Concerning the quotation with which this section began, let's repeat it here:
"Evolutionism is a fairy tale for grown-ups. This theory has helped nothing in the progress of science. It is useless."
- Prof. Louis Bounoure (Former President of the Biological Society of Strasbourg and Director of the Strasbourg Zoological Museum, later Director of Research at the French National Centre of Scientific Research), as quoted in The Advocate, Thursday 8 March 1984, p. 17. (p. 5 of The Revised Quote Book)
Since the Revised Quote Book stated that "Prof. Bounoure" had served as the "Director of Research" at the "French National Centre of Scientific Research" I wrote the Center [The Centre National de la Recherche Scientifique = The National Center for Scientific Research]. I asked them about the exact origin of the quotation and received the following reply, dated March 3, 1995 (translated by professional French translator, Jacques Benbassat, with some minor editing and paragraphs re-arranged in an easier to follow order):
Dear Mr. Babinski,
The new director general of the CNRS [i.e., the National Center for Scientific Research in France], Mr. Guy Aubert, has given me your letter of December 6, 1994, in which you requested several points of information concerning the quotations by French scientists, concerning the theory of evolution.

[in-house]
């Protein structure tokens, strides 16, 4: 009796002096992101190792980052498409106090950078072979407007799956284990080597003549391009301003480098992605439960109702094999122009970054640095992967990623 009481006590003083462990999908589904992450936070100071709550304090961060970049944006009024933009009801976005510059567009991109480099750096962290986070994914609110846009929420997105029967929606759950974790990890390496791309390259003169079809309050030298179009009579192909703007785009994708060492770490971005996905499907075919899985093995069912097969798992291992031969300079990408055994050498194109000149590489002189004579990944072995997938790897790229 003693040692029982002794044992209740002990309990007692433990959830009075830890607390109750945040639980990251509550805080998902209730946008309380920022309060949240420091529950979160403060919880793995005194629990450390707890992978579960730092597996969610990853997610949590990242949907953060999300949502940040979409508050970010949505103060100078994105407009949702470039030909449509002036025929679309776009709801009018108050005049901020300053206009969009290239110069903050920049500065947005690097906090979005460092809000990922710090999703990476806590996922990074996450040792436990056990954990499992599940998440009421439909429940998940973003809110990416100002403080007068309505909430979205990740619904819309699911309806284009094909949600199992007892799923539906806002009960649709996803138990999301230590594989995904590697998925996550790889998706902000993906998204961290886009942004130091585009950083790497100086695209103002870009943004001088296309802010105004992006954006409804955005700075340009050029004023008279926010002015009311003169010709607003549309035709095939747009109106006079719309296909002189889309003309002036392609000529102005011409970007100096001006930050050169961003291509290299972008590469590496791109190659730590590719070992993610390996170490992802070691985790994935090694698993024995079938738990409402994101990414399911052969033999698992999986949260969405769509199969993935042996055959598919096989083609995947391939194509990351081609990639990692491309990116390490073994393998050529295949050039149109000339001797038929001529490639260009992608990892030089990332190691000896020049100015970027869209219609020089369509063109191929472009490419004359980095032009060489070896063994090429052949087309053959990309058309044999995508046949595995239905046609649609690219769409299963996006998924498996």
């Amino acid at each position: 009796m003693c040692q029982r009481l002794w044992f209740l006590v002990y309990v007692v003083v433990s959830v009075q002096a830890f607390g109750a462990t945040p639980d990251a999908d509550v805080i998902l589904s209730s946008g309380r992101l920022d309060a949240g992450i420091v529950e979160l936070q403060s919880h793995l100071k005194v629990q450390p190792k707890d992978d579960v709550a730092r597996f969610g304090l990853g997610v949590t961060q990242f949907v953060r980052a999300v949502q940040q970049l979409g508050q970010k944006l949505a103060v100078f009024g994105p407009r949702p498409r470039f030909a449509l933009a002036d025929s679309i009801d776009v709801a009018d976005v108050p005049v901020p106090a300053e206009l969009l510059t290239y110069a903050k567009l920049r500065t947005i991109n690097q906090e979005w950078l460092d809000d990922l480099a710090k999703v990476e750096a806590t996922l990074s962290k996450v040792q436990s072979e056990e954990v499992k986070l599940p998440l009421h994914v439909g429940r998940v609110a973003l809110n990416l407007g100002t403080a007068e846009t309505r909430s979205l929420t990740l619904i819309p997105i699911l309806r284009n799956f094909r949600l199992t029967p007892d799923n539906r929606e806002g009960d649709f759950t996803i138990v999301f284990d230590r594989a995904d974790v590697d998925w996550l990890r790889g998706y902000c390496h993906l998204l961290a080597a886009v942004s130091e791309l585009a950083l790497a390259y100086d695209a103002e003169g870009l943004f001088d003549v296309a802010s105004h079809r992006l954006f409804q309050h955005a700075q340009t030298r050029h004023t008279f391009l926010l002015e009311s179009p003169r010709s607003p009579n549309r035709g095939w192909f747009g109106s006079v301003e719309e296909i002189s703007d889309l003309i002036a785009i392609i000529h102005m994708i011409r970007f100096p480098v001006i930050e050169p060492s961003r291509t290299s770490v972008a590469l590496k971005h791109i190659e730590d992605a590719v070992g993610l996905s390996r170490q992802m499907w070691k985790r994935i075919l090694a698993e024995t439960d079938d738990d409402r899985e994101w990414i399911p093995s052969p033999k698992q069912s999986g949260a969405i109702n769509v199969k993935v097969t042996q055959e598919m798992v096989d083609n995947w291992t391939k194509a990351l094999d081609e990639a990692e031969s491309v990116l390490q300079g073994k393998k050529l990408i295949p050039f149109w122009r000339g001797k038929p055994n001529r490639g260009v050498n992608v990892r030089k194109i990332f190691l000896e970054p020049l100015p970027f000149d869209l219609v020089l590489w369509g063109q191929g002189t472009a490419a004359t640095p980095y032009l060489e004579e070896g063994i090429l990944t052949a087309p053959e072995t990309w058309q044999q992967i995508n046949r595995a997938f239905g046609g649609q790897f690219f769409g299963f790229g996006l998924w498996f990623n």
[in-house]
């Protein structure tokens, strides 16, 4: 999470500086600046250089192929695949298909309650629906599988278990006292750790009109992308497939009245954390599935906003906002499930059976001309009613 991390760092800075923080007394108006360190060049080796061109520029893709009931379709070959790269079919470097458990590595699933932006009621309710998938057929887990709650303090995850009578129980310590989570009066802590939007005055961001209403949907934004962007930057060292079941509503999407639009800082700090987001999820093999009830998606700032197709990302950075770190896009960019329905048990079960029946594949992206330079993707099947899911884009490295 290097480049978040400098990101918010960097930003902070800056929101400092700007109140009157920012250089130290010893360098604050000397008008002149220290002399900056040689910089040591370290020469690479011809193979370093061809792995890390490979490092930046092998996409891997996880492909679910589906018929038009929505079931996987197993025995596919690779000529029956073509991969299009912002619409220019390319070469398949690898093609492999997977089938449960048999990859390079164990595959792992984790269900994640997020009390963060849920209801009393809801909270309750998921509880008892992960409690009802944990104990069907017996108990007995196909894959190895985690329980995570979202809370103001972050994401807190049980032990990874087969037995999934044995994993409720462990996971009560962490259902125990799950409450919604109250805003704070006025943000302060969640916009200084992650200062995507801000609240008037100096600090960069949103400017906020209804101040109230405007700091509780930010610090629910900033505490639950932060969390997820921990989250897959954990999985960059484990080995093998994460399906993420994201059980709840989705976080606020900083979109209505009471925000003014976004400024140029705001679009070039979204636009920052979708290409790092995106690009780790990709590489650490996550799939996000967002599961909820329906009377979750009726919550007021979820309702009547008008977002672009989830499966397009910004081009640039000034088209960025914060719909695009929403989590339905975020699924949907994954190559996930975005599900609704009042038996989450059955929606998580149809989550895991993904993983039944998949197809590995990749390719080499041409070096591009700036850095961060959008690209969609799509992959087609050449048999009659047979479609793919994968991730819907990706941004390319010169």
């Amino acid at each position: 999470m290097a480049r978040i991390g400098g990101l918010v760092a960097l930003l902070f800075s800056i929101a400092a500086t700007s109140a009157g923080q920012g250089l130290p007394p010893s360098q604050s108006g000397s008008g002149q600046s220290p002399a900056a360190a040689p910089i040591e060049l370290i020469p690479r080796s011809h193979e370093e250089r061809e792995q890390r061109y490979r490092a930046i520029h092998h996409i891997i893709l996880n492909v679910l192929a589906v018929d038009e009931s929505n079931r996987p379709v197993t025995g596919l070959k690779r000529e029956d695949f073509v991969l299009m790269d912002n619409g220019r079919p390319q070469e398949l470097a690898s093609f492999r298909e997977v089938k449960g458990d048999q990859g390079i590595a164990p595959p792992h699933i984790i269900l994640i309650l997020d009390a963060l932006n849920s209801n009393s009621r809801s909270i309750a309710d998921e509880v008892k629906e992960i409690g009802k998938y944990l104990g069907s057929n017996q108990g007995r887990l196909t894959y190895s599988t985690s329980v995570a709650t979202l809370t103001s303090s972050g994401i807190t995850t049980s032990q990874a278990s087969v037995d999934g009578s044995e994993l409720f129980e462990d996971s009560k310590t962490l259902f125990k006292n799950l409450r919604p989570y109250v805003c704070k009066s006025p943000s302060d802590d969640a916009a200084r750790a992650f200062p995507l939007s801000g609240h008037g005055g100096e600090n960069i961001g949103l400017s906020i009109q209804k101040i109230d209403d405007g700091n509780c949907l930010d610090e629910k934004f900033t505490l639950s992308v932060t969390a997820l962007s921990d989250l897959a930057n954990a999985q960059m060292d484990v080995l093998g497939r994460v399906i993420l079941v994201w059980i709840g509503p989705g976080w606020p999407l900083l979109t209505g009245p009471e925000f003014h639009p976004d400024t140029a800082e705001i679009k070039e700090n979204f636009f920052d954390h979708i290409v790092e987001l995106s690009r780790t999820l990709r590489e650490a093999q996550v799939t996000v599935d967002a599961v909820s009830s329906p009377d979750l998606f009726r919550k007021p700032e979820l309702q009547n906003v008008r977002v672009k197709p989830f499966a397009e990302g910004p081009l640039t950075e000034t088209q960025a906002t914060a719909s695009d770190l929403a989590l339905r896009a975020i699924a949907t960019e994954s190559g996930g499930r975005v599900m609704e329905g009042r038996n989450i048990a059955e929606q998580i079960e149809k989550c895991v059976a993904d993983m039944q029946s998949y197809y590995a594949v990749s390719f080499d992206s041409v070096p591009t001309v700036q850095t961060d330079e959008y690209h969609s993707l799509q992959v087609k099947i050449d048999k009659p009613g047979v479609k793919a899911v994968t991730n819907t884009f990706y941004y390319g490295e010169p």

Here is the information I was able to gather:
The beginning of the quotation, "Evolution is a fairy tale for adults" is not from Bounoure but from Jean Rostand, a much more famous French biologist (he was a member of the Academy of Sciences of the French Academy). The precise quotation is as follows: "Transformism is a fairy tale for adults." (Age Nouveau, [a French periodical] February 1959, p. 12). But Rostand has also written that "Transformism may be considered as accepted, and no scientist, no philosopher, no longer discusses [questions - ED.] the fact of evolution." (L'Evolution des Especes [i.e., The Evolution of the Species], Hachette, p. 190). Jean Rostand was ... an atheist.
The [end] of the quotation of Professor Bounoure to which you allude is taken from his book, Determinism and Finality, edited by Flammarion, 1957, p. 79. The precise quotation is the following: "That, by this, evolutionism would appear as a theory without value, is confirmed also pragmatically. A theory must not be required to be true, said Mr. H. Poincare, more or less, it must be required to be useable. Indeed, none of the progress made in biology depends even slightly on a theory, the principles of which [i.e., of how evolution occurs -- ED.] are nevertheless filling every year volumes of books, periodicals, and congresses with their discussions and their disagreements."